If there’s one thing that Belgium takes incredibly seriously (aside from beer and chocolate of course) it’s waffles. There are two main types of Belgian waffles.
1. The Liege waffle, doughy in style with chunks of caramelized sugar in the batter
2. the Brussels Waffle, which is light, fluffy and has deeper ‘pockets’.

Another thing to note is that for Belgians it’s all about the waffle and not so much the topping. You won’t find any American-style piles of cream, jam or chocolate sauce here. You can’t go past Maison Dandoy in Brussels, try their Liege waffle! Otherwise there is the self serve Le Funambule, also in Brussels, where you can choose your own toppings.

Beer

A pint of Belgian beer truly is a special thing. But beware, they like to brew it strong here! I’ve seen many a traveler caught out by the power of a Belgian beer. It’s not uncommon to come across 9% or eve 12% beers here.
Delirium Cafe has a selection of over 4000 beers on offer so you may want to do a little research before arriving. Or definitely don’t be shy to ask the waitstaff for advice, they are very helpful!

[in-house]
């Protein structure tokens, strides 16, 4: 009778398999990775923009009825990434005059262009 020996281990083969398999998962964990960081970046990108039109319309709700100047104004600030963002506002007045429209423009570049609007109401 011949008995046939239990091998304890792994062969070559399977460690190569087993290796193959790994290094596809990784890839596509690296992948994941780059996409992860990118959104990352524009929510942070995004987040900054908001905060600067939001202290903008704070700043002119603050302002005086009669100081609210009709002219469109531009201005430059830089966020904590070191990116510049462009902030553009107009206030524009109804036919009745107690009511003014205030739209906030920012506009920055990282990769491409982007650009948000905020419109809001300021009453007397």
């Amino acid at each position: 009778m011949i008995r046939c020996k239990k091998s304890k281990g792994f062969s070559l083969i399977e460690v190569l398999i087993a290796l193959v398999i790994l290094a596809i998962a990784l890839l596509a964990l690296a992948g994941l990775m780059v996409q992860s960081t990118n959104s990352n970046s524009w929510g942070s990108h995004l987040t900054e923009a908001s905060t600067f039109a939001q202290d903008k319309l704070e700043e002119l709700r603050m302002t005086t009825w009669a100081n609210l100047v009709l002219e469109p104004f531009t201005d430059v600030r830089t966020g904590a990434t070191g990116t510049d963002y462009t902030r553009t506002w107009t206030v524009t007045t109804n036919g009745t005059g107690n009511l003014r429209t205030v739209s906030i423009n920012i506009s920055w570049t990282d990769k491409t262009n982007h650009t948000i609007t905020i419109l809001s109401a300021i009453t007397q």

Belgium Chocolate

It’s a cardinal sin to visit Belgium and miss Belgian chocolate. Belgians have been making chocolate for centuries, their craftsmanship is exquisite and the result is, well, perfection.
If you’re a lover of praline then a pilgrimage to Neuhaus is a must. Praline was created by the owner’s grandson, Jean Neuhaus II. For a more modern take on chocolate, Perri Marcolini’s chocolates are often artworks to behold (the chocolate filled macaroon are a must try). Mary Chocolaterie is famous for providing chocolates to the royal family and I can vouch they really are amazing.

Frites and Mussels

Belgian seafood is fresh and delicious. My favorite dish is pot mussels, which are traditionally served with deliciously crispy fries. Don’t be surprised if you finish a pot of these on your own.